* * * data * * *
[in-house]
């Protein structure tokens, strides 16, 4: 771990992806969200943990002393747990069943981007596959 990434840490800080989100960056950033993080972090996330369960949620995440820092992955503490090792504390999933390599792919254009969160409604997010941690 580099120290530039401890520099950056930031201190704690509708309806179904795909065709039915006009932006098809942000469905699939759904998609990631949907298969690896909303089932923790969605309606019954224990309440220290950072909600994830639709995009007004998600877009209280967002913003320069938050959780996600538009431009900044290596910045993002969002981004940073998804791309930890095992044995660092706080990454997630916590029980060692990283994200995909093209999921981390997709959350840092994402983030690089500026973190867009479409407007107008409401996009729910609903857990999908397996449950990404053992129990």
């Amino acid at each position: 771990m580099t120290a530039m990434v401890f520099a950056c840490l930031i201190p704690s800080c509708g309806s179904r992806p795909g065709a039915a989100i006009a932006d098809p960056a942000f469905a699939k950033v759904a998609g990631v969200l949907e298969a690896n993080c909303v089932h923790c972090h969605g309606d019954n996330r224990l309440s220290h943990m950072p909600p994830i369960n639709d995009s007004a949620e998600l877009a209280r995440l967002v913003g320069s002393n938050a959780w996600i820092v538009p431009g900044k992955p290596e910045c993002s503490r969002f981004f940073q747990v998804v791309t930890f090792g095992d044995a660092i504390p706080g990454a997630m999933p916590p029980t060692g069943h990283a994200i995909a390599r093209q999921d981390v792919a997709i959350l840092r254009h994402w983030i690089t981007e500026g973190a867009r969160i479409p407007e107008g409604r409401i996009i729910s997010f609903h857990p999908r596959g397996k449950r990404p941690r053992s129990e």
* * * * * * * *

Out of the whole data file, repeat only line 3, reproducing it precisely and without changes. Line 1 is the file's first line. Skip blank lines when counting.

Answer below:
């Amino acid at each position: 771990m580099t120290a530039m990434v401890f520099a950056c840490l930031i201190p704690s800080c509708g309806s179904r992806p795909g065709a039915a989100i006009a932006d098809p960056a942000f469905a699939k950033v759904a998609g990631v969200l949907e298969a690896n993080c909303v089932h923790c972090h969605g309606d019954n996330r224990l309440s220290h943990m950072p909600p994830i369960n639709d995009s007004a949620e998600l877009a209280r995440l967002v913003g320069s002393n938050a959780w996600i820092v538009p431009g900044k992955p290596e910045c993002s503490r969002f981004f940073q747990v998804v791309t930890f090792g095992d044995a660092i504390p706080g990454a997630m999933p916590p029980t060692g069943h990283a994200i995909a390599r093209q999921d981390v792919a997709i959350l840092r254009h994402w983030i690089t981007e500026g973190a867009r969160i479409p407007e107008g409604r409401i996009i729910s997010f609903h857990p999908r596959g397996k449950r990404p941690r053992s129990e």